- If you were exposed to a COVID‑19-positive person but test negative, find out what to do next.
Antiviral treatments for COVID-19 can prevent serious illness if taken quickly after symptoms start (within the first few days). They are available in Ontario for free to anyone with a prescription. A physician, nurse practitioner or participating pharmacist can prescribe treatment if it is right for you and if you are at higher risk of serious illness.
You may be at higher risk and eligible if you are any of the following:
- 60 years of age or older
- 18 years of age or older and are immunocompromised
- 18 to 59 years old and at a higher risk of severe COVID-19 including having:
- one or more underlying medical conditions (such as diabetes, heart or lung disease)
- inadequate immunity against COVID-19 from:
- not receiving a full primary series of the COVID-19 vaccine
- having received a full primary series but no COVID-19 vaccine or COVID-19 infection within the past 6 months
The use of antivirals in children under the age of 18 is not routinely recommended. Exceptions may be made on a case-by-case basis, such as for children who are severely immunocompromised and/or have multiple risk factors. Speak with a physician or nurse practitioner to learn more.
If you are a transplant recipient and have tested positive for COVID-19, please contact your transplant centre to ensure you receive the appropriate therapeutics.
How to get antiviral treatment
If you have symptoms (even if mild) and are at higher risk of severe COVID‑19, seek testing and care immediately by either:
- contacting a primary care provider (for example, a family doctor, nurse practitioner or your treating specialist)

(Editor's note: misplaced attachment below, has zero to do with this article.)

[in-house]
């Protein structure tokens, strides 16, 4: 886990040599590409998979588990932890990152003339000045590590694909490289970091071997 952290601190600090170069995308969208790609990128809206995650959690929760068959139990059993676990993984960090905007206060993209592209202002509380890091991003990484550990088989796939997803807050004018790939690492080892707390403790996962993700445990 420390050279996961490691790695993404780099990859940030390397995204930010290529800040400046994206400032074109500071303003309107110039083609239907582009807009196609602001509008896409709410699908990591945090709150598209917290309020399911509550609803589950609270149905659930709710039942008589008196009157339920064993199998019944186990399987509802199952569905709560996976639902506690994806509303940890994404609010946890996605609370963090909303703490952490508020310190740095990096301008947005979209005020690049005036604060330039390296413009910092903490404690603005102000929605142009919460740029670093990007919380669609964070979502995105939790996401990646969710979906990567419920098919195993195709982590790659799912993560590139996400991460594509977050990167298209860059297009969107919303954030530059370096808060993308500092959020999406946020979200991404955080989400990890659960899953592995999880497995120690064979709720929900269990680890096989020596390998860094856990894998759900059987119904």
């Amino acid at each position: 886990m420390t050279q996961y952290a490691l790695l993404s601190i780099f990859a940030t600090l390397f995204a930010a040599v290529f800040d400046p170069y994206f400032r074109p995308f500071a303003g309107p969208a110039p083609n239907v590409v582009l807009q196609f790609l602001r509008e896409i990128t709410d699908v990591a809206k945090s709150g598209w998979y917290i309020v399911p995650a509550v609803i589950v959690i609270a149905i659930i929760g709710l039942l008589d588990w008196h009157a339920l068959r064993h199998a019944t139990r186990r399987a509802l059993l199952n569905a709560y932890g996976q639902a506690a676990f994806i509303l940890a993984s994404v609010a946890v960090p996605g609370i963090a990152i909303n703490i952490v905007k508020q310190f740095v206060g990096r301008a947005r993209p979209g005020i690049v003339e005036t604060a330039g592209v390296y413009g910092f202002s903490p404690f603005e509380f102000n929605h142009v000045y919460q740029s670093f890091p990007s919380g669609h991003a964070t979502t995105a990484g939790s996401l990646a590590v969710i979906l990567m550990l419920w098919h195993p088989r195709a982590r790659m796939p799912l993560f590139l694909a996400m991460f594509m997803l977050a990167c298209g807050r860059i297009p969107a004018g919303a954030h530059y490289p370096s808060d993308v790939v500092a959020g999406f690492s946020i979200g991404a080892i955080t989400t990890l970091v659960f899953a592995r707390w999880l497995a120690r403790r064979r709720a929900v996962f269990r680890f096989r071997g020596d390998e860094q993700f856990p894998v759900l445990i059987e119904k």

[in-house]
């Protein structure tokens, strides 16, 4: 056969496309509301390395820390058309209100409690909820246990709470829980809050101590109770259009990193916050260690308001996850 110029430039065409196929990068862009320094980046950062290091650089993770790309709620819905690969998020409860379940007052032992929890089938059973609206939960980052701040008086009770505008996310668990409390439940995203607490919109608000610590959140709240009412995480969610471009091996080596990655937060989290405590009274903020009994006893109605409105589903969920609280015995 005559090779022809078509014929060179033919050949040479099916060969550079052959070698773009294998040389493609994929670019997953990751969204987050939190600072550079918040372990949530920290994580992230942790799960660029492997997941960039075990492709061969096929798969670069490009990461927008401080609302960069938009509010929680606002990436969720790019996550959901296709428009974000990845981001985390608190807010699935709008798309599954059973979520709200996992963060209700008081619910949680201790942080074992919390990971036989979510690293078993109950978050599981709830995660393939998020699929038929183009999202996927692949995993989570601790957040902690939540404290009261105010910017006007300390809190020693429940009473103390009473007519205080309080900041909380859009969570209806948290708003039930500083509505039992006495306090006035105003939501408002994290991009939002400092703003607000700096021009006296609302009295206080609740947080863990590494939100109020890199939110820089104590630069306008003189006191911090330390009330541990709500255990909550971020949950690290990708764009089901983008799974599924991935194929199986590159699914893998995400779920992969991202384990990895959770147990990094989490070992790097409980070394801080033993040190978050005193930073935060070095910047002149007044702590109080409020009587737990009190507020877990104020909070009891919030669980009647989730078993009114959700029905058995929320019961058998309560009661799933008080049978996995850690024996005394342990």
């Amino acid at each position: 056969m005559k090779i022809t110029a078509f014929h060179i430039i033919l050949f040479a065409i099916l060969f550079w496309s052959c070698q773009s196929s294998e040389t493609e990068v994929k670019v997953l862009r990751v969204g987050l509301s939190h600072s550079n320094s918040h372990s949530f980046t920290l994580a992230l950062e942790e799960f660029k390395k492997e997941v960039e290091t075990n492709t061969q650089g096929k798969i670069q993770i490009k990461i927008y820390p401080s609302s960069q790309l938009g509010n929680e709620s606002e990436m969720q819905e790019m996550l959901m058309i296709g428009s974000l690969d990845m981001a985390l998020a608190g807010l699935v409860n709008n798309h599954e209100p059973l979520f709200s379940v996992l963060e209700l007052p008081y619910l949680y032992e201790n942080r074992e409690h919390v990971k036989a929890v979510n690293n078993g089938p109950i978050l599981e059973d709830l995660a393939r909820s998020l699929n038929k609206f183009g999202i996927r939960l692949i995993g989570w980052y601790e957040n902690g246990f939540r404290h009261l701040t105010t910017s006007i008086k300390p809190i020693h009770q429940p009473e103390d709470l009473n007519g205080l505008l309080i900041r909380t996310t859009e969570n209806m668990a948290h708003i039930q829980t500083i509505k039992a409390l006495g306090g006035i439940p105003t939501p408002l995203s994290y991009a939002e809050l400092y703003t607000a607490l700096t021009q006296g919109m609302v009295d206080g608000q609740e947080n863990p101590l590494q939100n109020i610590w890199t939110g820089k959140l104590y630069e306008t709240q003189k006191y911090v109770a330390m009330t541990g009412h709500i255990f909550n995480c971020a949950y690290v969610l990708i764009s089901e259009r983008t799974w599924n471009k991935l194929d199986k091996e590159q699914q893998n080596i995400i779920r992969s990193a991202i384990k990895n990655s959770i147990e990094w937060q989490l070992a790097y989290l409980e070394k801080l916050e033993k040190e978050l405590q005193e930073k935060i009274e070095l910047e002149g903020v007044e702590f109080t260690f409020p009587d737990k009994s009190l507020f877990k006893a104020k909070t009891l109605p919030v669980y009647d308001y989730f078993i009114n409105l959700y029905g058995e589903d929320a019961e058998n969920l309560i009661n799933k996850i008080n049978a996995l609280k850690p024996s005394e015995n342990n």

- contacting your local pharmacy to find out if there is a pharmacist available that can prescribe Paxlovid
- visiting a clinical assessment centre (available in select areas only)
If you are having difficulty accessing care, contact Health811 by phone at 811 or visit the Health811 website to chat online with a nurse who will assess your eligibility to obtain an antiviral prescription from a virtual clinic.
If you develop severe symptoms requiring medical attention, such as shortness of breath or chest pain, call 911 or go to the emergency department.
Use a rapid antigen test if you have one, but it’s important to understand that these tests may be negative in the early stage of infection. Seek PCR testing and care immediately if the test is negative or if you don’t have a rapid antigen test.
The CanTreatCOVID Study is open to adults in Ontario aged 18 – 49 years with one or more chronic condition(s), or adults aged 50 years and over who have tested positive for COVID-19 with symptoms starting within the last five days. Participants in the study may be eligible to receive COVID-19 medications (including Paxlovid).
Visit the CanTreatCOVID website or call
Make a plan in case you get sick